However, about 200 yards in, a doe jumped up to our left and ran behind us. We figured it was one of the deer in the group we originally spotted and had seen us and spooked. The others were sure to jump up and run, too, we thought. But, they didn’t. And, amazingly, this particular doe eventually stopped about 500 yards beyond us and stood there. Not only that, she wasn’t looking our way.
Time for action
So, Andy decided to try and stalk in on this deer, while Joe and I went after the others. Andy got to within about 150 yards and laid down for a shot. Meanwhile, Joe and I snuck in on the other does and buck. Joe made it to a post that was well within rifle range and sat up to get ready to shoot. I hung back to make sure I didn’t spook any deer before he got a chance to shoot.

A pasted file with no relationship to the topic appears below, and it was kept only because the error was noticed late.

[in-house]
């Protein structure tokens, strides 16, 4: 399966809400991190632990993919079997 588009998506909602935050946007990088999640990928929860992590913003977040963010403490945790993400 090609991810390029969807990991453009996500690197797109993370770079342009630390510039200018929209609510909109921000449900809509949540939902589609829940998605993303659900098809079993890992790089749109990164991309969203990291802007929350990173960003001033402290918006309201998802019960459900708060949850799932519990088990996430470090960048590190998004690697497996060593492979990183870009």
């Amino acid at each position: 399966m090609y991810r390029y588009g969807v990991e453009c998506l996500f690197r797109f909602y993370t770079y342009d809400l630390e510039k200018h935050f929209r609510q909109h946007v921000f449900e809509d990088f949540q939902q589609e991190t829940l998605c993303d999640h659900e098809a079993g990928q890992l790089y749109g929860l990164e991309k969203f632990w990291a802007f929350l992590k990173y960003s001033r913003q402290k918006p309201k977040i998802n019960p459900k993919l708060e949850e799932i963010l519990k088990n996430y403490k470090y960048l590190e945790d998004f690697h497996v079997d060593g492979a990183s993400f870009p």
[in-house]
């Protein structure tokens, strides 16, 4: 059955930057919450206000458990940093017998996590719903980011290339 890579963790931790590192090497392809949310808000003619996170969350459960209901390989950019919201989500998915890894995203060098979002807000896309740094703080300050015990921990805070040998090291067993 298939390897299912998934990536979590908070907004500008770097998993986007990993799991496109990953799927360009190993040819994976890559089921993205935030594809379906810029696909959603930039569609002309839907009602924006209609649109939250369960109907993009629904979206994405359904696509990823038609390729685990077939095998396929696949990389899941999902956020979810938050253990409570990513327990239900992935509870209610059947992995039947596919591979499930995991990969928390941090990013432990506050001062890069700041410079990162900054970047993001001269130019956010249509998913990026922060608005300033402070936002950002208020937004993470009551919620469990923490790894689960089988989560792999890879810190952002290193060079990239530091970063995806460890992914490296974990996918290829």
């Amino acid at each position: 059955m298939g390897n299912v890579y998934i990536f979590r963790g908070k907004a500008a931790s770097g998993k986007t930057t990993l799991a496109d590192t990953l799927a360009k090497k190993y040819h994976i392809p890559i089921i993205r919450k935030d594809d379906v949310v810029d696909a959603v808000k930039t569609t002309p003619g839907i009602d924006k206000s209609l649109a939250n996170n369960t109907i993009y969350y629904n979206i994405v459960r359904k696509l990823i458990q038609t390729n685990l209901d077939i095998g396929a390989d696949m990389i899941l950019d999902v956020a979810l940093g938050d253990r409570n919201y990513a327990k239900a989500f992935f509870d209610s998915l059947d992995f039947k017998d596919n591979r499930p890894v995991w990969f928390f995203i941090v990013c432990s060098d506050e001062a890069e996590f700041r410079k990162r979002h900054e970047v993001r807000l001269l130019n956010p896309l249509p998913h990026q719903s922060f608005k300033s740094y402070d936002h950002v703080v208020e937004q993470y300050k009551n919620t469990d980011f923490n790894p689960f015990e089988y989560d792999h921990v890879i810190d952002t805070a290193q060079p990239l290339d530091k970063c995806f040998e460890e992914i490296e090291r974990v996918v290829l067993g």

I alternated between watching Joe and watching Andy. Eventually, I saw Andy get ready to shoot, and then heard his shot. I watched the deer through my binoculars as it ran off. It went about 75 to 100 yards and dropped. Then, I turned my attention to Joe, who was still lining up his shot. I found out later the strong winds blowing in his face was making it very difficult to steady his rifle. Unfortunately, it was not possible to lay down for the shot, which is one effective way of dealing with wind.
Finally, Joe took a shot at one of the does, which was bedded in the grass. He thinks his shot went low. The two does and buck jumped up and ran off. He shot again, but didn’t connect. It is about impossible to hit a deer that is spooked and running full bore.